What instrument(s) did you find were key in this particular story to set the tone or musical theme you were striving to achieve for “Random Tropical Paradise”?
I’d just bought a Pedal Steel and Ukulele – so they pretty much took center stage. Sometimes in more literal tropical ways, other times being turned on their heads to bring more abstract areas of the film to life musically. There is a “Random Tropical Mafia” theme that needed a kind of tongue-in-cheek version of some menacing Italian Mafia music… but the main Mafia boss (Joe Pantoliano) is constantly dressed for vacation. It inspired me to play his main theme on sliding pedal steel instead of violins or accordion, and tremoloing Ukuleles instead of Mandolins. It gave it some menace, but injected it with a bit of random tropical fun.
Some composers prefer not to conduct, but others really like doing it. What is your stance?
I do love it, and used to do it a lot more when I was working as an orchestrator – but now, because there are so many pre-recorded instruments, synths, guitars, etc, in what I do, I tend to like to be in the control room to hear how it’s all coming together sonically. Having said that, if something is more purely orchestra, then that is a different story.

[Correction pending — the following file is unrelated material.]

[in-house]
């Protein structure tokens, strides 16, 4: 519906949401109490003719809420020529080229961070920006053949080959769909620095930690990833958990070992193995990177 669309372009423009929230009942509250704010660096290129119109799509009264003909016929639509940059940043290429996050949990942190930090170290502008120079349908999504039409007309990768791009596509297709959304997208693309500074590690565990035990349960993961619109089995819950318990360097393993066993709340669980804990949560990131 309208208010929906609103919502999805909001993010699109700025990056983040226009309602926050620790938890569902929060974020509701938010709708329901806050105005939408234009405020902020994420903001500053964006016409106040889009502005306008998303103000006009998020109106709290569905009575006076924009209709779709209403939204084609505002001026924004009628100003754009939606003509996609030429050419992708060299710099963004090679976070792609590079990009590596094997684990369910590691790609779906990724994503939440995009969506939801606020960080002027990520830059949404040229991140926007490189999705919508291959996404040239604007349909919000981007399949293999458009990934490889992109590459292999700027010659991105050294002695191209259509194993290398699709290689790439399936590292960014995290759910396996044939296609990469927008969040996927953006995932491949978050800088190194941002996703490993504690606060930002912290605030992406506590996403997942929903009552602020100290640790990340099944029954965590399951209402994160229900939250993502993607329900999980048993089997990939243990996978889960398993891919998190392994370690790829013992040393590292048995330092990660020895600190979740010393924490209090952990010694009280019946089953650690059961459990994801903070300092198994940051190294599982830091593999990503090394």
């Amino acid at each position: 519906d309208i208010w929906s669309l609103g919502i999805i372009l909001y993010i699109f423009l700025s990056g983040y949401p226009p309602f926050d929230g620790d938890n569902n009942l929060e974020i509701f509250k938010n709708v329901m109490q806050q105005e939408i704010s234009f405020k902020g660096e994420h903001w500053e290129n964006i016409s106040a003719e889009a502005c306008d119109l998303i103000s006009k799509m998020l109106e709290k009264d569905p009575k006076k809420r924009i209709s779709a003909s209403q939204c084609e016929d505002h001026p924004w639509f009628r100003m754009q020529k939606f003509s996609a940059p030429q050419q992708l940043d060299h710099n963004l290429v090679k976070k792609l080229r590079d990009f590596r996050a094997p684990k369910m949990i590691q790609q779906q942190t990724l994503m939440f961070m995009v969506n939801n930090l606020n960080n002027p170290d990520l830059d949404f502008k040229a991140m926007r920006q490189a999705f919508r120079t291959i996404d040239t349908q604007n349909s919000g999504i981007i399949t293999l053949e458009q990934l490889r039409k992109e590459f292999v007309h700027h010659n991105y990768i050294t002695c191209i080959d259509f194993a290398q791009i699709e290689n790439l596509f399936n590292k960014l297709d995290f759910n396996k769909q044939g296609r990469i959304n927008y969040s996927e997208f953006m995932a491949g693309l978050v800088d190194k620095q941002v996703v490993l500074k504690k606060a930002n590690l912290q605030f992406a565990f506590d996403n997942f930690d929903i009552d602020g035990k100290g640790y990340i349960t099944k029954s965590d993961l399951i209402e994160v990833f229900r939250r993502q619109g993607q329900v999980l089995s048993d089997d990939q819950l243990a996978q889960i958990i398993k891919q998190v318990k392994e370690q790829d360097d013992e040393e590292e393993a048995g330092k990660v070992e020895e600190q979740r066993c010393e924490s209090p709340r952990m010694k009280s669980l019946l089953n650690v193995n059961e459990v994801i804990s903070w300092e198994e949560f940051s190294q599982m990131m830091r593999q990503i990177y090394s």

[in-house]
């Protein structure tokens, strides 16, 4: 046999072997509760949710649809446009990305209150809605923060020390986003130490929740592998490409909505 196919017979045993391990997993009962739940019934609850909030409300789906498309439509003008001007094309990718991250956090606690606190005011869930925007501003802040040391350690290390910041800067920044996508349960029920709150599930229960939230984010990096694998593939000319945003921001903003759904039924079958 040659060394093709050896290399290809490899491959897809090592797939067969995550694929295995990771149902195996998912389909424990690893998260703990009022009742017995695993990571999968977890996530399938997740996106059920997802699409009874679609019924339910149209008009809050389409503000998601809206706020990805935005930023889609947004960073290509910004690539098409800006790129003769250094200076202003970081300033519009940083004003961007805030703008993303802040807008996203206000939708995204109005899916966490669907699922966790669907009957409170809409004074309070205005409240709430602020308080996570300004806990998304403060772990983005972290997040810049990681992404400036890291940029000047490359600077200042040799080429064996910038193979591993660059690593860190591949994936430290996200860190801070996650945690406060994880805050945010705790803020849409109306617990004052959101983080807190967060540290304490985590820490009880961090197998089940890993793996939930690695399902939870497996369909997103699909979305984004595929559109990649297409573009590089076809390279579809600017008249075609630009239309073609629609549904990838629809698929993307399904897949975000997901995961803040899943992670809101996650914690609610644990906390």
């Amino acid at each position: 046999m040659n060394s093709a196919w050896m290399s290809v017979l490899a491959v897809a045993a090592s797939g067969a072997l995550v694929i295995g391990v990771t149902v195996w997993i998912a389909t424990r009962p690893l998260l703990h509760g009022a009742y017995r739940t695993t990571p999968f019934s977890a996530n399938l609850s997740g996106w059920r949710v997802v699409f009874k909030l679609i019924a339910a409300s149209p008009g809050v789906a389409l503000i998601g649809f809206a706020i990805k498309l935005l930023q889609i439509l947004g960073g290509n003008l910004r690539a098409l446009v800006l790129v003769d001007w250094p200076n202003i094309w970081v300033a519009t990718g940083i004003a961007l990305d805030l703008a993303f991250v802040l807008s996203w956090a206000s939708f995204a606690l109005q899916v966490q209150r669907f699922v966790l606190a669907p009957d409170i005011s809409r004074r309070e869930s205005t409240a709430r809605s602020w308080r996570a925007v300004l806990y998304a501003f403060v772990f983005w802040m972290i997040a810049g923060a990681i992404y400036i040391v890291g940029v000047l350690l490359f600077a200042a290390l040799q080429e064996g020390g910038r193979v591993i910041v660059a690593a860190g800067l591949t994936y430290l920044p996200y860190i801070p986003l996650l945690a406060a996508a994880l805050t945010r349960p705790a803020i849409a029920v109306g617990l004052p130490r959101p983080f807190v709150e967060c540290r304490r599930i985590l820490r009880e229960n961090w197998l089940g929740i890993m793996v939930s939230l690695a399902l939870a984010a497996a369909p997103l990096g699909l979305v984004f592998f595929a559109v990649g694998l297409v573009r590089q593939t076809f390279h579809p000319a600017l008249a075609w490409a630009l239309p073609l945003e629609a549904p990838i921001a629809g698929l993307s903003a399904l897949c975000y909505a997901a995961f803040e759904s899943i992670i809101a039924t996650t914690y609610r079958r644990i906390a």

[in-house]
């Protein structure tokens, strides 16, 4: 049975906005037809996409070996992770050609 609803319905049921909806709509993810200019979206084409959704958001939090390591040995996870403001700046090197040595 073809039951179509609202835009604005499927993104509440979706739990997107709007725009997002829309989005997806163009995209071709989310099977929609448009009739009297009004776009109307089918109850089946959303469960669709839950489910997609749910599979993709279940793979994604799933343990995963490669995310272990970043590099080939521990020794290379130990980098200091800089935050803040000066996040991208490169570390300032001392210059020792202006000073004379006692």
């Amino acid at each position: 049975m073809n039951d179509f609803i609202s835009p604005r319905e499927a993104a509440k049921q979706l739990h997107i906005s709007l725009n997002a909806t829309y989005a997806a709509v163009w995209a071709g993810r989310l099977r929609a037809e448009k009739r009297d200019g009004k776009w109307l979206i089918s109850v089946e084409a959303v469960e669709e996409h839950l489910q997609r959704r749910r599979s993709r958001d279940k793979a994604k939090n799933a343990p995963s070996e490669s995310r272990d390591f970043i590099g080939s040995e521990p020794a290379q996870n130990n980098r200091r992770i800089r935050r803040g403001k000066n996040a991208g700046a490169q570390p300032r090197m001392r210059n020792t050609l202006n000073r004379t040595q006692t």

Is it harder to score a comedy such as “Random Tropical Paradise” or a drama such as “Bad Karma”?
It’s so different. I guess with comedy, you really need to have a sense of humor and understand the humor of the movie and those who made it. Sanjeev and I had a lot of fun with the music – if we were laughing at the fusion of a cue against picture, then we knew we were definitely onto something. Having said that, whatever genre you are working in and whatever the nature of the film, it’s still telling a story and the music needs to be telling the story as well (that really applies to everything you do).
How fast do you work when given a project of this scale? Are you allowed considerable time or is it a pretty fast process? How long did it take you to score “Random Tropical Paradise”?